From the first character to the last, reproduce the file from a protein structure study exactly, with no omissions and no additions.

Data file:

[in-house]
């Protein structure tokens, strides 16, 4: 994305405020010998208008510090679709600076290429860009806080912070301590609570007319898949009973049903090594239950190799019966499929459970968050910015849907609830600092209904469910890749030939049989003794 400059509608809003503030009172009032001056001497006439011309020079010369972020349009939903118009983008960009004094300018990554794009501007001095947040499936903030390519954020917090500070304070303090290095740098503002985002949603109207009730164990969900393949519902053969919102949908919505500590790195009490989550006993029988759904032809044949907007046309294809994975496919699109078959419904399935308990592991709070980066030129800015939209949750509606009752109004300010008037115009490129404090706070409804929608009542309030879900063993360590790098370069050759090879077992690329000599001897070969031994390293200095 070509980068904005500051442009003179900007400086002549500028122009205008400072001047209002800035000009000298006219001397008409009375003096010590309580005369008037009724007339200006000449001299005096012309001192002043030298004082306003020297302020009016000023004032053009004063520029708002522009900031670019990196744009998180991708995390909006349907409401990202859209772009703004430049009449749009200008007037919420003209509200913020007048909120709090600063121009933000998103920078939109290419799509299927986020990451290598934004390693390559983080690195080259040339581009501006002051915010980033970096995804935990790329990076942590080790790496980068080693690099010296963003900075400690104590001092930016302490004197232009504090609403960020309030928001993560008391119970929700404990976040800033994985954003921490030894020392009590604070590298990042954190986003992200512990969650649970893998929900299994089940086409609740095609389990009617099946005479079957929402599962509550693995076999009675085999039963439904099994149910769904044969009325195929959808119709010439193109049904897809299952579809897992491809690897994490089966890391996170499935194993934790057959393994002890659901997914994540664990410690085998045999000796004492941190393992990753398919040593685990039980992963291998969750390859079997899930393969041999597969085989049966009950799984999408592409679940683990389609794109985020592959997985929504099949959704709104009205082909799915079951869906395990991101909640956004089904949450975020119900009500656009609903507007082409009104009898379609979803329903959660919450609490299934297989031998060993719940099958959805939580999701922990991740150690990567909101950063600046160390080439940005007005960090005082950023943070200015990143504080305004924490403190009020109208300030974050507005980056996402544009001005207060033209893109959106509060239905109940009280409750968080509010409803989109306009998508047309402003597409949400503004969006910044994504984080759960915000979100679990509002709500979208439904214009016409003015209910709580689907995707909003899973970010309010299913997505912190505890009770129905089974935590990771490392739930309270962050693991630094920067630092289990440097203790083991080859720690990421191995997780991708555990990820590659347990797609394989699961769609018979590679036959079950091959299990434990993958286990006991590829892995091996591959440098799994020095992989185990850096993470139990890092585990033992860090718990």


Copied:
[in-house]
């Protein structure tokens, strides 16, 4: 994305405020010998208008510090679709600076290429860009806080912070301590609570007319898949009973049903090594239950190799019966499929459970968050910015849907609830600092209904469910890749030939049989003794 400059509608809003503030009172009032001056001497006439011309020079010369972020349009939903118009983008960009004094300018990554794009501007001095947040499936903030390519954020917090500070304070303090290095740098503002985002949603109207009730164990969900393949519902053969919102949908919505500590790195009490989550006993029988759904032809044949907007046309294809994975496919699109078959419904399935308990592991709070980066030129800015939209949750509606009752109004300010008037115009490129404090706070409804929608009542309030879900063993360590790098370069050759090879077992690329000599001897070969031994390293200095 070509980068904005500051442009003179900007400086002549500028122009205008400072001047209002800035000009000298006219001397008409009375003096010590309580005369008037009724007339200006000449001299005096012309001192002043030298004082306003020297302020009016000023004032053009004063520029708002522009900031670019990196744009998180991708995390909006349907409401990202859209772009703004430049009449749009200008007037919420003209509200913020007048909120709090600063121009933000998103920078939109290419799509299927986020990451290598934004390693390559983080690195080259040339581009501006002051915010980033970096995804935990790329990076942590080790790496980068080693690099010296963003900075400690104590001092930016302490004197232009504090609403960020309030928001993560008391119970929700404990976040800033994985954003921490030894020392009590604070590298990042954190986003992200512990969650649970893998929900299994089940086409609740095609389990009617099946005479079957929402599962509550693995076999009675085999039963439904099994149910769904044969009325195929959808119709010439193109049904897809299952579809897992491809690897994490089966890391996170499935194993934790057959393994002890659901997914994540664990410690085998045999000796004492941190393992990753398919040593685990039980992963291998969750390859079997899930393969041999597969085989049966009950799984999408592409679940683990389609794109985020592959997985929504099949959704709104009205082909799915079951869906395990991101909640956004089904949450975020119900009500656009609903507007082409009104009898379609979803329903959660919450609490299934297989031998060993719940099958959805939580999701922990991740150690990567909101950063600046160390080439940005007005960090005082950023943070200015990143504080305004924490403190009020109208300030974050507005980056996402544009001005207060033209893109959106509060239905109940009280409750968080509010409803989109306009998508047309402003597409949400503004969006910044994504984080759960915000979100679990509002709500979208439904214009016409003015209910709580689907995707909003899973970010309010299913997505912190505890009770129905089974935590990771490392739930309270962050693991630094920067630092289990440097203790083991080859720690990421191995997780991708555990990820590659347990797609394989699961769609018979590679036959079950091959299990434990993958286990006991590829892995091996591959440098799994020095992989185990850096993470139990890092585990033992860090718990």